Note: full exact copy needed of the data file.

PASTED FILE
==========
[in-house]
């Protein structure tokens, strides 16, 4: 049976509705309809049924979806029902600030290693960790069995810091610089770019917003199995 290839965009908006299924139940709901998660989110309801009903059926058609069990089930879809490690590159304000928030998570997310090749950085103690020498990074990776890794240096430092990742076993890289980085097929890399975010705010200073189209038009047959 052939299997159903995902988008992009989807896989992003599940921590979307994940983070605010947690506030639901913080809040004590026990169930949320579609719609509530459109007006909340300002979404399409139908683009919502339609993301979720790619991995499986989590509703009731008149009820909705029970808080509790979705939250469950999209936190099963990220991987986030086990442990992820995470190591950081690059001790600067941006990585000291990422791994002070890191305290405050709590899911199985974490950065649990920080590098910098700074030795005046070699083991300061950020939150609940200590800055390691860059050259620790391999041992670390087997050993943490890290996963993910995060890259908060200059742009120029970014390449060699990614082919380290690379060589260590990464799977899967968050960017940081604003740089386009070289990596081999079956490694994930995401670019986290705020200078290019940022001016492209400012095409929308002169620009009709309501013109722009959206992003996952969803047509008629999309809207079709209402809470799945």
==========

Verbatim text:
[in-house]
């Protein structure tokens, strides 16, 4: 049976509705309809049924979806029902600030290693960790069995810091610089770019917003199995 290839965009908006299924139940709901998660989110309801009903059926058609069990089930879809490690590159304000928030998570997310090749950085103690020498990074990776890794240096430092990742076993890289980085097929890399975010705010200073189209038009047959 052939299997159903995902988008992009989807896989992003599940921590979307994940983070605010947690506030639901913080809040004590026990169930949320579609719609509530459109007006909340300002979404399409139908683009919502339609993301979720790619991995499986989590509703009731008149009820909705029970808080509790979705939250469950999209936190099963990220991987986030086990442990992820995470190591950081690059001790600067941006990585000291990422791994002070890191305290405050709590899911199985974490950065649990920080590098910098700074030795005046070699083991300061950020939150609940200590800055390691860059050259620790391999041992670390087997050993943490890290996963993910995060890259908060200059742009120029970014390449060699990614082919380290690379060589260590990464799977899967968050960017940081604003740089386009070289990596081999079956490694994930995401670019986290705020200078290019940022001016492209400012095409929308002169620009009709309501013109722009959206992003996952969803047509008629999309809207079709209402809470799945």